New Special Exhibition Coming Soon!
FDR’S FINAL CAMPAIGN
A special exhibit at the Franklin D. Roosevelt Presidential Library and Museum
March 28, 2020—January 4, 2021
On April 12, 2020 the nation will mark the 75th anniversary of Franklin Roosevelt’s death. To commemorate this important anniversary, the Roosevelt Library will mount an exhibit that recalls the momentous final months of his life and presidency.
The exhibit takes its inspiration from FDR’s enduring optimism, expressed eloquently in a speech he was working on the day before his death. In the final two sentences of that speech he wrote:
“The only limit to our realization of tomorrow will be our doubts of today. Let us move forward with strong and active faith.”
This exhibit will explore FDR’s vision for the future of his nation and the world—and the campaign he undertook during his last months to secure it.
Those months were a time of desperate battles and mounting casualty lists as the Allies closed in on Germany and Japan. This period also witnessed growing wariness and disagreement among the “Big Three” powers (Great Britain, the United States, and the Soviet Union) at the top of the Allied coalition. FDR’s story will unfold against the dramatic backdrop of these military events, which include the Battle of the Bulge, the deadly struggle to secure the island of Iwo Jima, the devastating Allied air raids on Germany and Japan, and the amphibious invasion of the strategic island of Okinawa. This ongoing strife provides the context for understanding Roosevelt’s decision to pursue a fourth term in office—a decision he made despite his rapidly decreasing health. FDR’s choice was driven by his concerns for the future, including the need to keep the Allied coalition together and minimize the loss of American lives. Even more important was the President’s long-term goal of securing a lasting peace. At the center of his postwar plans was the creation of the United Nations organization. Roosevelt’s dogged quest to establish the UN on a sound footing (amid the stresses of the war, a presidential campaign, tensions among the Allies, and his flagging health) will be the central theme of the exhibit. This was to be his final campaign.
Permanent Exhibit at the Franklin D. Roosevelt Presidential Library and Museum
The Roosevelt Library’s new permanent museum exhibits were recently installed with $6 million in private funds raised by the Roosevelt Institute, the Library’s private, non-profit partner.
The new exhibits tell the story of the Roosevelt presidency beginning in the depths of the Great Depression and continuing through the New Deal and World War II with an emphasis on both Franklin and Eleanor Roosevelt’s relationship with the American people.
Special interactives, immersive audio‐visual theaters, and rarely seen artifacts convey the dramatic story of the Roosevelt era as the Roosevelt Library brings a “New Deal to a New Generation.”
The new museum contains many interactive exhibits including touch screen experiences at the Oval Office Desk and FDR's Ford Phaeton. "Confront the Issues" are ten interactive touch screens strategically located throughout the exhibition that offer visitors the opportunity to explore digital "flipbooks"that contain documents, photographs, and excerpts from historians -- with multiple viewpoints -- related to controversial issues during Franklin D. Roosevelt's presidency. Topics include "Japanese American Internment," FDR and the Holocaust," "FDR's Health," and "Did the New Deal Really Work?"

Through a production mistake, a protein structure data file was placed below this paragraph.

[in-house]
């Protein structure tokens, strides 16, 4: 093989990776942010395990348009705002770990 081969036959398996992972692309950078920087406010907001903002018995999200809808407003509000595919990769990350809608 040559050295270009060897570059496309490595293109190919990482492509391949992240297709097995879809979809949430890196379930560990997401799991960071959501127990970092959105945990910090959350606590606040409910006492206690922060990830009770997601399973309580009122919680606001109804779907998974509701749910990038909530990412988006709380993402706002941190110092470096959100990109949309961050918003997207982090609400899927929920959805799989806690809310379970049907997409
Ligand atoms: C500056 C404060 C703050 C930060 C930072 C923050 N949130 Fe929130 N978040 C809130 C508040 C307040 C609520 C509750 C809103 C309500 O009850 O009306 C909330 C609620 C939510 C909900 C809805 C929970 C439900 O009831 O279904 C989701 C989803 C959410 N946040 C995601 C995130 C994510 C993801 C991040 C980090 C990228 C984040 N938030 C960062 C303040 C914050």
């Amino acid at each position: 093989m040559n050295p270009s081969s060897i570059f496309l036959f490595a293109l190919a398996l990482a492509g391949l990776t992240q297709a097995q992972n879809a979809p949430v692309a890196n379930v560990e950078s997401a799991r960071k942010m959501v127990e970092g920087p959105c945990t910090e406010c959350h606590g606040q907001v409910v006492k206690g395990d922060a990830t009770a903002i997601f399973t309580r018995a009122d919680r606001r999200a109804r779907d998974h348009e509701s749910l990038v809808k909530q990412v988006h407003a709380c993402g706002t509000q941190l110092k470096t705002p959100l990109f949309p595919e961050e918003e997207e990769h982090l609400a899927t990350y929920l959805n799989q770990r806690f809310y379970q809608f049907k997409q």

The new galleries feature two immersive Fireside Chat Environments. Each of these environments will have a radio and period furnishings, inviting visitors to sit and listen. After the Chat audio concludes, visitors can hear readings of actual letters -- representing a variety of opinions -- giving the visitor a chance to hear how Americans felt about the president’s leadership during the Depression and World War II. The 500 square foot Map Room exhibit recreates FDR’s secret White House Map Room. The walls within the room also feature projections of maps and timelines of key battles and decisions, as well as animations. Visitors can follow along with the maps just as FDR did, and understand the importance and context of his strategies.
At the center of the Map Room are six interactive tables featuring animation and videos, spotlights on key countries and meetings that took place during the war, and trivia quiz opportunities. It also displays memos, calendars, and multiple maps used by FDR and his military advisers.
“Behind the Scenes” provides visitors with an extraordinary opportunity to see large numbers of museum objects that don’t appear in the permanent exhibition. This special area of the new museum features storerooms with large glass viewing areas making it possible for visitors to get a special peek into the collections of the President and First Lady. Here, visitors can see FDR’s model ship collection, his 1936 Ford Phaeton (with hand-controls), Val-Kill furniture, family paintings and portraits, New Deal art and gifts of state.
Online Exhibit: Art of the New Deal
Art of the New Deal features a selection of New Deal art from the collections of the FDR Library. Click the link above or the image to the left to enter the online exhibit.
Traveling and Joint Exhibitions
The museum maintains an active program of traveling exhibitions. We also present joint exhibitions with other museums and libraries. Contact Supervisory Museum Curator Herman Eberhardt if you are interested in bringing one of our traveling exhibits to your institution.
This Great Nation Will Endure: Photographs of the Great Depression
Stauth Memorial Museum
March 9-June 8, 2014
FDR: His Vision, Our Freedoms, Still Alive | Download the Exhibit Banners
Banners Along the Hudson: FDR's Hudson River Collections | Download the Exhibit Banners